State sanctions oil agencies as fuel prices go up by Sh10

Acting Energy CS Monica Juma (left) addresses journalists at Kawi office in South C, Nairobi, flanked by Petroleum PS Andrew Kamau and Energy and Petroleum Regulatory Authority Director-General Daniel Kiptoo. [Edward Kiplimo, Standard]

Ten oil marketing companies could lose their licences as the government probes them for economic sabotage over claims of hoarding fuel and plunging the country into a fuel shortage.

The Petroleum ministry yesterday said it had issued demand letters to the companies, whose chief executives had also been summoned to record statements with the Directorate of Criminal Investigations (DCI).

This was a day after the deportation of Jean-Christian Bergeron, the chief executive of Rubis Kenya, as the government started cracking the whip on companies implicated in hoarding of petroleum products.

This is even as fuel prices went up by nearly Sh10 to hit historical high of Sh144.62 per litre of super petrol, Sh125.52 per litre of diesel and Sh113.44 per litre of kerosene in Nairobi. The high prices are despite the government subsidising retail prices by as much as Sh40 per litre of super petrol, whose price would have gone up to Sh173.70 without the subsidy.

Acting Energy Cabinet Secretary Monica Juma yesterday said the Energy and Petroleum Regulatory Authority (Epra) had demanded explanations from the OMCs. She said if found culpable of offences such as economic sabotage, a capital crime, they would be sanctioned, with the possibility of some of the companies losing their licences.

“Epra has issued show cause letters to those OMCs that failed to meet the required minimum operational stock levels and thus resulted in stock outs at their respective retail stations pursuant to the Energy (Minimum Operational Stock) Regulations of 2008,” she said, also confirming that the Rubis Kenya CEO already left the country on Wednesday evening.

According to sources, the French national was picked from his office on Wednesday evening, escorted to his home and within 30 minutes was hounded to the airport.

“The Ministry of Petroleum and Mining has filed the requisite complains with the sector regulator, competition authority and the state security agencies led by the DCI for all Oil Marketing Companies that have contravened the law by engaging in acts of economic sabotage.”

She talked tough, telling the oil marketing companies to either shape up or ship out but at the same time assuring them that they would be paid outstanding amounts the government owes them. Juma noted that while the oil firms are private enterprises, as licensees dealing with a commodity key to the economy, they have obligations that they have failed to fulfil over the recent past.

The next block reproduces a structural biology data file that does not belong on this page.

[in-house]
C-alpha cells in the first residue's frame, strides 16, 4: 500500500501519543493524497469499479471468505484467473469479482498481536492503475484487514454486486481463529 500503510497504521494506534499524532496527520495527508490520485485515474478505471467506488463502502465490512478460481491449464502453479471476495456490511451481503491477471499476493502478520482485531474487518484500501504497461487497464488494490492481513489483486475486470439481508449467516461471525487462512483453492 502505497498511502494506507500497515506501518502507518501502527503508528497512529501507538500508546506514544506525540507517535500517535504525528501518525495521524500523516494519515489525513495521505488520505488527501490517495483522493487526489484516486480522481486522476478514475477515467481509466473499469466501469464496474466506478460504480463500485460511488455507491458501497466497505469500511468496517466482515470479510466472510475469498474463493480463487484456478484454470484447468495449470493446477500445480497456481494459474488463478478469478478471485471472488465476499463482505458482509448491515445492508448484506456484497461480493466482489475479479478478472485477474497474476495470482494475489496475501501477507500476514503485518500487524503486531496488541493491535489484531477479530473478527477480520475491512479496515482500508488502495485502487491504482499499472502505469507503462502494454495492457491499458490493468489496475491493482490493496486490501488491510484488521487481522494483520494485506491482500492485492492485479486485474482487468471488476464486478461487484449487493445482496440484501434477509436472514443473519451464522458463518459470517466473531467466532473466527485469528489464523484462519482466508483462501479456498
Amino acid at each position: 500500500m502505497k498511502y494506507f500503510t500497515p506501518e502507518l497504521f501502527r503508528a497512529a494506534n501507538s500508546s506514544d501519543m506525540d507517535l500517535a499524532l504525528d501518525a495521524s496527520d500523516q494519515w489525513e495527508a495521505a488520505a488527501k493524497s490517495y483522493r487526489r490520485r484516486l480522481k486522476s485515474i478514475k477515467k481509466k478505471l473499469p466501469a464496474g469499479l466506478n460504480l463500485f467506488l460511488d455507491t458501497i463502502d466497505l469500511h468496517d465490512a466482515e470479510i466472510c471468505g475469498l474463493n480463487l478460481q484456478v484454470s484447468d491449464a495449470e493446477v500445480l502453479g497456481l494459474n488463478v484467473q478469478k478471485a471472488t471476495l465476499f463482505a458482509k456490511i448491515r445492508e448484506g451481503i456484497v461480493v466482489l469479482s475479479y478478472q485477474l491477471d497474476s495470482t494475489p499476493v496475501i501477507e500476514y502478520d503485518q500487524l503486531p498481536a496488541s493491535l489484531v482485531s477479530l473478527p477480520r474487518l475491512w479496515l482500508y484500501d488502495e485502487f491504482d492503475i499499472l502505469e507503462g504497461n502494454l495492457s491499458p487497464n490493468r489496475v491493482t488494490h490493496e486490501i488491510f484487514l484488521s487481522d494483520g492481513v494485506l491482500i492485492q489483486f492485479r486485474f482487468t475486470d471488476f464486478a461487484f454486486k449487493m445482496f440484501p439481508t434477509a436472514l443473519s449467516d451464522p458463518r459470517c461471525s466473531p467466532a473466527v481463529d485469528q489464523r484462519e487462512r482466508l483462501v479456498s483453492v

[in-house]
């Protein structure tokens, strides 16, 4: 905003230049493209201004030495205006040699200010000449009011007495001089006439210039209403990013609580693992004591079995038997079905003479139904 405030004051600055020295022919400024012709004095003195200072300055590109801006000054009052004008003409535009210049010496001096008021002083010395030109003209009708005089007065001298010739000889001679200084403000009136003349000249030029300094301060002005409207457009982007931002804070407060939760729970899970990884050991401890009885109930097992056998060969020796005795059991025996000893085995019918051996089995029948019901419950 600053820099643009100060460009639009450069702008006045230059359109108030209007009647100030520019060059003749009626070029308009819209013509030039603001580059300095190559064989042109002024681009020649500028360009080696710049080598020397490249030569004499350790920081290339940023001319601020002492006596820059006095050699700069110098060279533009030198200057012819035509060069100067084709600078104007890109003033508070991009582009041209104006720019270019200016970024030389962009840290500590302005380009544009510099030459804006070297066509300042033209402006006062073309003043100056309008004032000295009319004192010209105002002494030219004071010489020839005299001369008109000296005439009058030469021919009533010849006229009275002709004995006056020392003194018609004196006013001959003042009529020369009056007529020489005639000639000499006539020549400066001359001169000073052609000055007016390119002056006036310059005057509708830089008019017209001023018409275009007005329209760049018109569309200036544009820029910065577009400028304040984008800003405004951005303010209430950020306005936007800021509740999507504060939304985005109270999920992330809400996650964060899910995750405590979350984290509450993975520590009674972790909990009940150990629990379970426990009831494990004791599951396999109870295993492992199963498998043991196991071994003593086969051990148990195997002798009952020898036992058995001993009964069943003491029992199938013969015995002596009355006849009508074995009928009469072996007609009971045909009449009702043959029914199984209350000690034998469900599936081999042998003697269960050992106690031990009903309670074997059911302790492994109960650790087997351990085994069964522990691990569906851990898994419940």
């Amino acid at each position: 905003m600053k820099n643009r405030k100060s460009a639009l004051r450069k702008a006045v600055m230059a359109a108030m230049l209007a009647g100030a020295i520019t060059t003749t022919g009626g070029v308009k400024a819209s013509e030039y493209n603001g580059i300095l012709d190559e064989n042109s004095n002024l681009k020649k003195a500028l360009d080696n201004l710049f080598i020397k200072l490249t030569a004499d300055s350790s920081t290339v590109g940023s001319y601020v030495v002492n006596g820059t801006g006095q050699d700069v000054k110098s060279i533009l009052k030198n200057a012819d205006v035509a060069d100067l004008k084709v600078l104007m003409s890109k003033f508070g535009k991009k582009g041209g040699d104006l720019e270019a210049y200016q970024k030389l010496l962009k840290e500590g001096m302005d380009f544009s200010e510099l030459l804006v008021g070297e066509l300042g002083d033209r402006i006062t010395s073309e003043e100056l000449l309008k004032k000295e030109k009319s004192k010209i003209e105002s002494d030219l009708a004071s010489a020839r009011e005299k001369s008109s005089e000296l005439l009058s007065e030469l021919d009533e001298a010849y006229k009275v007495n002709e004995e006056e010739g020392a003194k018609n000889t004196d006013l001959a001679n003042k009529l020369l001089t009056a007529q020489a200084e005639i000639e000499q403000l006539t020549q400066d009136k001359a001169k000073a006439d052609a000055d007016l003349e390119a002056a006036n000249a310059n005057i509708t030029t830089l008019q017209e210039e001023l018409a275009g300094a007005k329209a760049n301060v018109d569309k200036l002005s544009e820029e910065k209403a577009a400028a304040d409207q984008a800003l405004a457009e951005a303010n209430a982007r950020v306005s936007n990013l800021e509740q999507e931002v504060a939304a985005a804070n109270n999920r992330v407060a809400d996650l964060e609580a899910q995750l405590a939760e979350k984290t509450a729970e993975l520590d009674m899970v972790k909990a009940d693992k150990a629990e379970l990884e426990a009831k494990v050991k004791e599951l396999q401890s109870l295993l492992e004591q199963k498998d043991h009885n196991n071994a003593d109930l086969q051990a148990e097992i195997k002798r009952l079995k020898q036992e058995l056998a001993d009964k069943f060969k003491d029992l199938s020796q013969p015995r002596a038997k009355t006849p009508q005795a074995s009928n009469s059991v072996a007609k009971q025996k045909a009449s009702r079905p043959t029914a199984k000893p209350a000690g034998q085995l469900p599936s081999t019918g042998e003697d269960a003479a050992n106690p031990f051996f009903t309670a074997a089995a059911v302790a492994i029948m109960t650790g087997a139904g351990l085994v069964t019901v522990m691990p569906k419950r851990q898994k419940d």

“The OMCs are here for a purpose, which is to provide service to Kenyans. This is about honouring their obligations to Kenyans, it is not about begging or favours,” she said, adding that government had facilitated the industry including heavily investing in common user facilities.

“It is not acceptable and will not be tolerated. You cannot hold the country at ransom… we will go to the full hog to bring all persons and companies who are in breach of their licensing and operating guidelines to book.”

Juma also said the Petroleum ministry had instituted mechanisms that are expected to see the fuel supply situation normalise by Sunday.

These include a directive to all oil firms to re-designate part of the fuel they planned to export to neighbouring countries for use in Kenya. Epra also reduced the import quota for oil marketers who have been exporting products at the expensive of the local market. Fuel transporters will also be allowed to load and transport fuel at night while retail outlets have been urged to operate 24 hours a day.

Yesterday, the Inspector General directed police to provide free movement and escort of all fuel transport tankers for the next 72 hours between 6pm and 6am, starting Thursday.

Juma also said Treasury had released the funds owed to OMCs and they would be paid once verification of their claims is concluded.

“With these measures are, we will be able to stabilise the supply within 72 hours,” she said.

Epra published price caps for the April-May pricing cycles, which saw prices of the three regulated products retail at the highest levels ever. This is despite employing the fuel subsidy that has been in place since April last year.

“In the period under review, the pump prices of super petrol, diesel and kerosene will increase by Sh9.90 respectively,” Daniel Kiptoo, Epra director general, said.

Super petrol will retail Sh144.62 per litre in Nairobi, with the government cushioning motorists to the tune of Sh29.08 per litre. Without the subsidy, motorists would have paid Sh173.70 per litre of petrol. Diesel has been subsidised by the biggest margin of Sh40.24 per litre and will retail at Sh125.50 in Nairobi as opposed to Sh165.74 per litre if it did not have the subsidy.

Kerosene will retail at Sh113.44 per litre, being subsidised to the tune of Sh26.45 per litre. Without the subsidy, kerosene would have retailed at Sh139.89 per litre.

Because of the subsidy, Kenya has the lowest fuel prices in the region owing to the move by government to cushion them from high cost of fuel.